TO PIMP A BUTTERFLY might be the most important album of Kendrick’s career.
His subsequent album DAMN. may have the Pulitzer Prize, but TPAB, with its experimental concepts and production, is the album that elevated Kendrick from supremely talented rapper to one of the most intriguing, and yes, trite as it sounds, important artists of our time.
Kendrick called on his regular producer Sounwave to shape the album, but this go-around he pulled some of the most talented artists shaping jazz music today, including saxophonist/producer Terrace Martin, who greatly shaped the album and added layers of depth to the jazzy sound that permeates the entire project. Combined with the sliding, west coast bass lines and Kendrick’s affinity for his hometown, it makes for a unique sound that felt familiar but impossible to emulate.
Martin pulled in some of the best names in jazz to work on the project, including his longtime friend, pianist Robert Glasper (“Complexion (A Zulu Love),” “Blacker the Berry,” “Mortal Man,”), producer Flying Lotus, and bass player Thundercat. Together, along with a few others, they’re the musicians shaping the current jazz scene, and it’s apparent when you listen to the experimental cohesiveness of TPAB. Dexterous singer/songwriter Bilal shows up on some of the album’s most memorable entries, lending his signature soulful, outer space vocals (“Institutionalized,” “These Walls”), while regular collaborator singer/songwriter Anna Wise shows up on the same tracks, adding an air of wispy depth to the tracks. Producer Knxweldge, who was on the cusp of dropping his stellar work with Anderson.Paak as NxWorries, also lends production on a standout track, “Momma,” (which also features soul greats Lalah Hathaway and Rashaan Patterson).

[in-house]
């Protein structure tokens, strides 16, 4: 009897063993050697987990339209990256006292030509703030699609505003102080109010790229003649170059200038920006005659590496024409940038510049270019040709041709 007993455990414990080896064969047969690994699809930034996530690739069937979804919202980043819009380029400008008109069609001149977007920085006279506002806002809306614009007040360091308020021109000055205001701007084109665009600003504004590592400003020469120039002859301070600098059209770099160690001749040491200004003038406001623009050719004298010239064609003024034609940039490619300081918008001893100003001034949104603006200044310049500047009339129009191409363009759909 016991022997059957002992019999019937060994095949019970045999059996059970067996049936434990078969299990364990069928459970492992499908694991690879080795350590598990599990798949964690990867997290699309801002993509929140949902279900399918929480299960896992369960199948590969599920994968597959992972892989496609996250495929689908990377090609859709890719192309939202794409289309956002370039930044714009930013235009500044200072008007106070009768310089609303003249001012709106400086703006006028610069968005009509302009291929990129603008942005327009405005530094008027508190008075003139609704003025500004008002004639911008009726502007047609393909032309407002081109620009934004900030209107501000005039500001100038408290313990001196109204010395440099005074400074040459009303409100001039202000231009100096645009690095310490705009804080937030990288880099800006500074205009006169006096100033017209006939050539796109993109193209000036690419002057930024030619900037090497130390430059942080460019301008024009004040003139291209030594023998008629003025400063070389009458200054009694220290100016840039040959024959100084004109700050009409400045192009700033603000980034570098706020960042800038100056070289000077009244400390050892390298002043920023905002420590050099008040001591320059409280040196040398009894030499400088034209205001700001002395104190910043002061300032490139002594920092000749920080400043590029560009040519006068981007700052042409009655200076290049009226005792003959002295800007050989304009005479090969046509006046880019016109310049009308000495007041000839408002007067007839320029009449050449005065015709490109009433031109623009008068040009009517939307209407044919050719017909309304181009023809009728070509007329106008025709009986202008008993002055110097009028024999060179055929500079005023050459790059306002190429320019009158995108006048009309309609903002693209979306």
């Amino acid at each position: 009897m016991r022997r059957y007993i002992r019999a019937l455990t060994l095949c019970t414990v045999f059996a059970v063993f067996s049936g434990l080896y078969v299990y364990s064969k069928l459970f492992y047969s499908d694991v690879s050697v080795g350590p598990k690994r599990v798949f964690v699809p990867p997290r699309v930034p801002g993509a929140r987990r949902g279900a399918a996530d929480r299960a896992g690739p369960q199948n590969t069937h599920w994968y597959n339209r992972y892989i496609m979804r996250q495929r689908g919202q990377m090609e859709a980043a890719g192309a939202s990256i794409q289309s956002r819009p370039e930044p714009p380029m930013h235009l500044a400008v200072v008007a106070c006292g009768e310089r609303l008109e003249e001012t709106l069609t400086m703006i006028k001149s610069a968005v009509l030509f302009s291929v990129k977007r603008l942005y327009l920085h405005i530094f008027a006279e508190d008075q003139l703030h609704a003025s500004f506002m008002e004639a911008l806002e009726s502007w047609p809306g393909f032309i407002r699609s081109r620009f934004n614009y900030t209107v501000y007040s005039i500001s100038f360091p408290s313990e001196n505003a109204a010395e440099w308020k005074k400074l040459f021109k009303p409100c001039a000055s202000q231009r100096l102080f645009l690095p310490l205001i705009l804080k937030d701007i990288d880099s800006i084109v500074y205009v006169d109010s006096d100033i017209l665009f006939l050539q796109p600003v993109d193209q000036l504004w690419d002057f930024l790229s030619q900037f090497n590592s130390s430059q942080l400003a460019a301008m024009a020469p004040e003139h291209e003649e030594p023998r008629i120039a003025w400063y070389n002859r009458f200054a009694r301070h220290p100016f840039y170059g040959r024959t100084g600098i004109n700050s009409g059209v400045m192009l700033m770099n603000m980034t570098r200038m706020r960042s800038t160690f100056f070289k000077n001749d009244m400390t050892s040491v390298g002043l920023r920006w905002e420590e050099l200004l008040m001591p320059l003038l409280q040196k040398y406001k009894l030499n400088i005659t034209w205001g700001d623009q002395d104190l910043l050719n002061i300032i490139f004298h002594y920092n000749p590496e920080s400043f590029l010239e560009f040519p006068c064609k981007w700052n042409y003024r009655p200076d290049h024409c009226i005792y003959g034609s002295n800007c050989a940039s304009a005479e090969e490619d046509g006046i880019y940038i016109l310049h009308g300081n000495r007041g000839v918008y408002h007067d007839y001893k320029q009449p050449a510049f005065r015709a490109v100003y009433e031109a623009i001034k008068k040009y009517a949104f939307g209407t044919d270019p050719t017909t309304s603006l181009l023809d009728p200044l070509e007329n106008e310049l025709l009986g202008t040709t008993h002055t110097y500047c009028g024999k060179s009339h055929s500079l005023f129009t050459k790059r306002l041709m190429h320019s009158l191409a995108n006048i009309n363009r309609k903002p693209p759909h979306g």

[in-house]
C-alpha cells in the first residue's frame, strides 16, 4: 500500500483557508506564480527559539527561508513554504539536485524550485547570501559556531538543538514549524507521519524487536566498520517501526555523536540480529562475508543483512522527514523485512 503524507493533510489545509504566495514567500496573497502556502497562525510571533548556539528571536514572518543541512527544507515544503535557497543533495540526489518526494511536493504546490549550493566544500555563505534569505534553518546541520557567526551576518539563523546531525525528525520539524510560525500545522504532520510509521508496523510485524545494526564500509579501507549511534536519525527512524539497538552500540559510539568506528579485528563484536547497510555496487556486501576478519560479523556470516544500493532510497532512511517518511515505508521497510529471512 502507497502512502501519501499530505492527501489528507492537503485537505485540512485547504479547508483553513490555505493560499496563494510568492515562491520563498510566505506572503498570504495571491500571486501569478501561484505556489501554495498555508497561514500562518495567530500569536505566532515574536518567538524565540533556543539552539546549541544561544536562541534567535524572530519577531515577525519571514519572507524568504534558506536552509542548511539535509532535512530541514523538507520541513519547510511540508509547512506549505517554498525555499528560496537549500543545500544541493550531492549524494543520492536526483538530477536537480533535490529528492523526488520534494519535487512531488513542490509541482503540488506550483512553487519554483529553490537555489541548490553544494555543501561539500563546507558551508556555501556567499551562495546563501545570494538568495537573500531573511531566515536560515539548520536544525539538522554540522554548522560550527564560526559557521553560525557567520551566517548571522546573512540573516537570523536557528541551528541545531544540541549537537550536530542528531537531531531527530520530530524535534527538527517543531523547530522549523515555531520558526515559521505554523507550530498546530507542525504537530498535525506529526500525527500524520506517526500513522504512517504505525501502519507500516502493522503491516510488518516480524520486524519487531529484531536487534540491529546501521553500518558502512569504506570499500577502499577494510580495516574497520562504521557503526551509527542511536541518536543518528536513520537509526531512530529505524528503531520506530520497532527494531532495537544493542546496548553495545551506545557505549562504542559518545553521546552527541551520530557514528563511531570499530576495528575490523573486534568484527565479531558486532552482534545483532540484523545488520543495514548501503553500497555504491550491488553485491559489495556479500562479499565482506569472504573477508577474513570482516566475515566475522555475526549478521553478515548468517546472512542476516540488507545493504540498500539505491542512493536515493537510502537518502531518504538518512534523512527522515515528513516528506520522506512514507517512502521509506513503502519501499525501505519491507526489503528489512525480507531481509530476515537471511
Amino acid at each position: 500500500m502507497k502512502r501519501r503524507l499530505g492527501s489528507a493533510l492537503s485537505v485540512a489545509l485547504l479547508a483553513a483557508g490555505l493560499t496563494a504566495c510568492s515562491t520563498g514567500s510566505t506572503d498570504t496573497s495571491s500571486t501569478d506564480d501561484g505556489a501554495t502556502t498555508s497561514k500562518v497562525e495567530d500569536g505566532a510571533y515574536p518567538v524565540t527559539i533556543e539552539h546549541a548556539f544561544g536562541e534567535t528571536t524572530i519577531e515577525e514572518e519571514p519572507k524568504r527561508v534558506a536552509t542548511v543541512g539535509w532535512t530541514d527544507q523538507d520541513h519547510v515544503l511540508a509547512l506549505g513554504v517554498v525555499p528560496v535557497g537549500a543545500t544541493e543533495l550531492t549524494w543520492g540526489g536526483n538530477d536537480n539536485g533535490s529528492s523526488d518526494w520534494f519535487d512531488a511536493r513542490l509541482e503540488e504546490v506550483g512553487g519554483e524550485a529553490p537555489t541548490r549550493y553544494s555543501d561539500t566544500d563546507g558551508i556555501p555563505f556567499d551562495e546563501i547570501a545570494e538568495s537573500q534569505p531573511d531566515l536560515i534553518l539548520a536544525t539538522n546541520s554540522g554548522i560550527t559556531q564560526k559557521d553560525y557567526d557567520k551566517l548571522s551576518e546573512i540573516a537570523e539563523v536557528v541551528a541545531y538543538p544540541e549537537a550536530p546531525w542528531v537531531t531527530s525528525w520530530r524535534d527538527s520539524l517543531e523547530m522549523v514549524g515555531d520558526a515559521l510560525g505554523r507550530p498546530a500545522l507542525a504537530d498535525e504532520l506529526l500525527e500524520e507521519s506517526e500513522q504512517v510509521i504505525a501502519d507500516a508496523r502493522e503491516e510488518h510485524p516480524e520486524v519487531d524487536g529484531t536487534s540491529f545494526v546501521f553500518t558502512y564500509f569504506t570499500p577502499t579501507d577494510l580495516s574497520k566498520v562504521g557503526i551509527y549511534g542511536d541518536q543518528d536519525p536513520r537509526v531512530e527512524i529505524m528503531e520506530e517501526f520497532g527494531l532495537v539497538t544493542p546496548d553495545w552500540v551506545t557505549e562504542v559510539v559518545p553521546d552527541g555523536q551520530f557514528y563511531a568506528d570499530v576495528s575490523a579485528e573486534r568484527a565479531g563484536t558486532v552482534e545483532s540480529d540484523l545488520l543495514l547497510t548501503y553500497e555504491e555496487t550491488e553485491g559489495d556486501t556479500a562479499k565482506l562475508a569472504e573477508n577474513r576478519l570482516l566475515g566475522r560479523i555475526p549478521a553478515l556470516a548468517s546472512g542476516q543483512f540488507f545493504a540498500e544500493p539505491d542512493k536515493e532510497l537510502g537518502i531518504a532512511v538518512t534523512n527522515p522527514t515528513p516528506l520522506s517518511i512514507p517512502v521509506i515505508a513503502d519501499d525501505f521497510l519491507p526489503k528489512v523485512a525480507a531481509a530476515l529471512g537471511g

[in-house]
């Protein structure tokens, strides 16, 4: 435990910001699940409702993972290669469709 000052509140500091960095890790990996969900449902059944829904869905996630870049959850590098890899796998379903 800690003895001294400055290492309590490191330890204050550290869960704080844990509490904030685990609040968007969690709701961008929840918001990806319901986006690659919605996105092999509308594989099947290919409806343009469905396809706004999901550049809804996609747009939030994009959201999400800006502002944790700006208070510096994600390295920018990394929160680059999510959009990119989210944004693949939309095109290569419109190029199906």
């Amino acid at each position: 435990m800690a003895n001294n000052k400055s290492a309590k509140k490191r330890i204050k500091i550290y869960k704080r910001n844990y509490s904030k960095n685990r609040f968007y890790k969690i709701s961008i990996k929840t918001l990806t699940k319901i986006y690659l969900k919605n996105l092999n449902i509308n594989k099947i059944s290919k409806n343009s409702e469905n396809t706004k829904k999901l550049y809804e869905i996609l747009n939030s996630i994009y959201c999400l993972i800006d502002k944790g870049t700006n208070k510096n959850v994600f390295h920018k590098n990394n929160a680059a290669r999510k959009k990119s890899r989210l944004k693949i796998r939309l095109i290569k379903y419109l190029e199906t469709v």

Lyrically, the album is just as dense as it is musically.
The very name is thought-provoking. What does it mean to try to exploit something so uniquely delicate and beautiful?
As with most of Kendrick’s works, his sophomore album is conceptual. His major label debut, 2011’s good kid mA.A.d city focused on Kendrick as he teetered on the cusp of adulthood, reckoning with his place in society, his surroundings, and his spirituality. Ultimately, he finds God, witnessed through the salvation prayer led by the late legendary poet Maya Angelou. Three years later, on To Pimp A Butterfly, Kendrick has been found spiritually but now the real test begins because Lucy (his short name for Lucifer) is now in hot pursuit. Lucy appears throughout the project in spurts, on verses, in some of the chilling interludes, as Kendrick tries to outrun the carnal temptations that come with fame, and from simply being a Black man in America.
Lucy give you no worries/Lucy got million stories/About these rappers I came after when they was boring/Lucy gone fill your pockets/Lucy gone move your mama out of Compton/Inside the gi-gantic mansion like I promised/Lucy just want your trust and loyalty...”
- "For Sale?" [Interlude]
And later, we see him bring the idea of being tempted after seeking salvation on his first album brought full circle:
Lucy work harder/Lucy gone call you even when Lucy know you love your Father/I'm Lucy/I loosely heard prayers on your first album truly/Lucy don't mind 'cause at the end of the day you'll pursue me.”